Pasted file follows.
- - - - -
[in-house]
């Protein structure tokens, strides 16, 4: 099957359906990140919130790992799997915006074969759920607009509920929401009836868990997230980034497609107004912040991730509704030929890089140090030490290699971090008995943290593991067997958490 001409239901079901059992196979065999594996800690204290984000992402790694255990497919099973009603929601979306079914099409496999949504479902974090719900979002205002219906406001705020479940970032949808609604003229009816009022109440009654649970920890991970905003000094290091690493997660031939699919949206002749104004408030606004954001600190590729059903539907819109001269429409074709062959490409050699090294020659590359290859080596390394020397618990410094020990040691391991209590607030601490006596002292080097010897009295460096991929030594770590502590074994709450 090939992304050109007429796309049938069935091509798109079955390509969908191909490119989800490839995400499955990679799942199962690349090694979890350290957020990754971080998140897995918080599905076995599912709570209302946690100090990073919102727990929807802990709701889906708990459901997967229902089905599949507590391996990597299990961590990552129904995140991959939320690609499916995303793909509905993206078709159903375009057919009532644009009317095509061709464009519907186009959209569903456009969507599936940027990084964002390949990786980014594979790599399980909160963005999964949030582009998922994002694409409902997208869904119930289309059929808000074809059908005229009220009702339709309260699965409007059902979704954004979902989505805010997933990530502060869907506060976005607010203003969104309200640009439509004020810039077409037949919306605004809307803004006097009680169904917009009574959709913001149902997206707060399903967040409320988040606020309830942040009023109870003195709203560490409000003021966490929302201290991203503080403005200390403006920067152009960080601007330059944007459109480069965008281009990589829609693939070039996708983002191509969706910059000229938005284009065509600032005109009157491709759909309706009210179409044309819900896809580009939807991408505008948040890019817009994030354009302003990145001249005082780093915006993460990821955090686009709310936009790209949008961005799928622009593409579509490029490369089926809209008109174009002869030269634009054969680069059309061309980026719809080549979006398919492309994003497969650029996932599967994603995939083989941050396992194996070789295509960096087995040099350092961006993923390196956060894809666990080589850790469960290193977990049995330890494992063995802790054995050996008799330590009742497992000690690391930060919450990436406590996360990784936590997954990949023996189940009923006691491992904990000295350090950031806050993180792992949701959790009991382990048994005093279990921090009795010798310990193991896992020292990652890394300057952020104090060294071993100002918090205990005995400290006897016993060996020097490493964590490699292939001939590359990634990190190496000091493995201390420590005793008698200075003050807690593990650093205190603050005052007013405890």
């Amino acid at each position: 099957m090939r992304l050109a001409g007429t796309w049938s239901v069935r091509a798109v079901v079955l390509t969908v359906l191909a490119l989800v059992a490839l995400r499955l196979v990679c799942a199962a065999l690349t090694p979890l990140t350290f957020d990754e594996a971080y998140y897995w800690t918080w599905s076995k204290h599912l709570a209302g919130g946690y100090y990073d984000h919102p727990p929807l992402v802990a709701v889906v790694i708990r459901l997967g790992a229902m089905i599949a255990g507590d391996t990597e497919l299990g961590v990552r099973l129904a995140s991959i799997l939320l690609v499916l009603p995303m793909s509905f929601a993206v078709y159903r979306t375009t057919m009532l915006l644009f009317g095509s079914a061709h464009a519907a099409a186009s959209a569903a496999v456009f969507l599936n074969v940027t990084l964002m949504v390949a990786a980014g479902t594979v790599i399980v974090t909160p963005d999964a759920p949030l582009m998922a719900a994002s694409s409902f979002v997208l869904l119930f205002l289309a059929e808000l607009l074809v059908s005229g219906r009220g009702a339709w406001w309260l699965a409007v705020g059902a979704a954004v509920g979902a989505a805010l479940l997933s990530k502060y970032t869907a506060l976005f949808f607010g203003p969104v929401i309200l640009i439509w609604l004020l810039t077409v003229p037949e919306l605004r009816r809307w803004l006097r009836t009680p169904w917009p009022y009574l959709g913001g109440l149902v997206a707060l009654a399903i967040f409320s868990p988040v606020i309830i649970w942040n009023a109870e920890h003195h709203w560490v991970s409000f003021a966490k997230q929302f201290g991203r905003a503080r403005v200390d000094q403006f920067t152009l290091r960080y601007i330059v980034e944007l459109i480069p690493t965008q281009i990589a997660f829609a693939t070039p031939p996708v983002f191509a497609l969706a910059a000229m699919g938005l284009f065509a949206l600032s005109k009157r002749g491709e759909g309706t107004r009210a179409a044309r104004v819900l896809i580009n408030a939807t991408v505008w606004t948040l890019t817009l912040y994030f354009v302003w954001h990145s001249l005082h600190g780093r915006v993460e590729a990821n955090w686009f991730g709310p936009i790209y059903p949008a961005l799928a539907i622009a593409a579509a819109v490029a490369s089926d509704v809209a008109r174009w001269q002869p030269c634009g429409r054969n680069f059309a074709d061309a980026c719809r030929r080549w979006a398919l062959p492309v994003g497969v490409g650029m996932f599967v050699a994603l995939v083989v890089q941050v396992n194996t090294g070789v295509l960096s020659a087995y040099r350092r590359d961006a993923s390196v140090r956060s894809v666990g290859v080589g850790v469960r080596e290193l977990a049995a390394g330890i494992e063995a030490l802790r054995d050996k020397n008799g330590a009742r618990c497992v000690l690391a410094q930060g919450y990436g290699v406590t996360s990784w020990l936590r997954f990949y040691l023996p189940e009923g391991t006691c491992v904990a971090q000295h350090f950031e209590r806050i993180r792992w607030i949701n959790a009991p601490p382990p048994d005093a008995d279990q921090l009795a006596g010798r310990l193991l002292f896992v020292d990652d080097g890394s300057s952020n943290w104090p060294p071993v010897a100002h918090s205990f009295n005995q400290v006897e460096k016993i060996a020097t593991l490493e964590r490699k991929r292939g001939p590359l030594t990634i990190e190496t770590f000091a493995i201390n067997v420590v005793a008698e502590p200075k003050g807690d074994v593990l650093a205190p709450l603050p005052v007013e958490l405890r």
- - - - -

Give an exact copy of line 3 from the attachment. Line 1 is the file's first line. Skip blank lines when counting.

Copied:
């Amino acid at each position: 099957m090939r992304l050109a001409g007429t796309w049938s239901v069935r091509a798109v079901v079955l390509t969908v359906l191909a490119l989800v059992a490839l995400r499955l196979v990679c799942a199962a065999l690349t090694p979890l990140t350290f957020d990754e594996a971080y998140y897995w800690t918080w599905s076995k204290h599912l709570a209302g919130g946690y100090y990073d984000h919102p727990p929807l992402v802990a709701v889906v790694i708990r459901l997967g790992a229902m089905i599949a255990g507590d391996t990597e497919l299990g961590v990552r099973l129904a995140s991959i799997l939320l690609v499916l009603p995303m793909s509905f929601a993206v078709y159903r979306t375009t057919m009532l915006l644009f009317g095509s079914a061709h464009a519907a099409a186009s959209a569903a496999v456009f969507l599936n074969v940027t990084l964002m949504v390949a990786a980014g479902t594979v790599i399980v974090t909160p963005d999964a759920p949030l582009m998922a719900a994002s694409s409902f979002v997208l869904l119930f205002l289309a059929e808000l607009l074809v059908s005229g219906r009220g009702a339709w406001w309260l699965a409007v705020g059902a979704a954004v509920g979902a989505a805010l479940l997933s990530k502060y970032t869907a506060l976005f949808f607010g203003p969104v929401i309200l640009i439509w609604l004020l810039t077409v003229p037949e919306l605004r009816r809307w803004l006097r009836t009680p169904w917009p009022y009574l959709g913001g109440l149902v997206a707060l009654a399903i967040f409320s868990p988040v606020i309830i649970w942040n009023a109870e920890h003195h709203w560490v991970s409000f003021a966490k997230q929302f201290g991203r905003a503080r403005v200390d000094q403006f920067t152009l290091r960080y601007i330059v980034e944007l459109i480069p690493t965008q281009i990589a997660f829609a693939t070039p031939p996708v983002f191509a497609l969706a910059a000229m699919g938005l284009f065509a949206l600032s005109k009157r002749g491709e759909g309706t107004r009210a179409a044309r104004v819900l896809i580009n408030a939807t991408v505008w606004t948040l890019t817009l912040y994030f354009v302003w954001h990145s001249l005082h600190g780093r915006v993460e590729a990821n955090w686009f991730g709310p936009i790209y059903p949008a961005l799928a539907i622009a593409a579509a819109v490029a490369s089926d509704v809209a008109r174009w001269q002869p030269c634009g429409r054969n680069f059309a074709d061309a980026c719809r030929r080549w979006a398919l062959p492309v994003g497969v490409g650029m996932f599967v050699a994603l995939v083989v890089q941050v396992n194996t090294g070789v295509l960096s020659a087995y040099r350092r590359d961006a993923s390196v140090r956060s894809v666990g290859v080589g850790v469960r080596e290193l977990a049995a390394g330890i494992e063995a030490l802790r054995d050996k020397n008799g330590a009742r618990c497992v000690l690391a410094q930060g919450y990436g290699v406590t996360s990784w020990l936590r997954f990949y040691l023996p189940e009923g391991t006691c491992v904990a971090q000295h350090f950031e209590r806050i993180r792992w607030i949701n959790a009991p601490p382990p048994d005093a008995d279990q921090l009795a006596g010798r310990l193991l002292f896992v020292d990652d080097g890394s300057s952020n943290w104090p060294p071993v010897a100002h918090s205990f009295n005995q400290v006897e460096k016993i060996a020097t593991l490493e964590r490699k991929r292939g001939p590359l030594t990634i990190e190496t770590f000091a493995i201390n067997v420590v005793a008698e502590p200075k003050g807690d074994v593990l650093a205190p709450l603050p005052v007013e958490l405890r």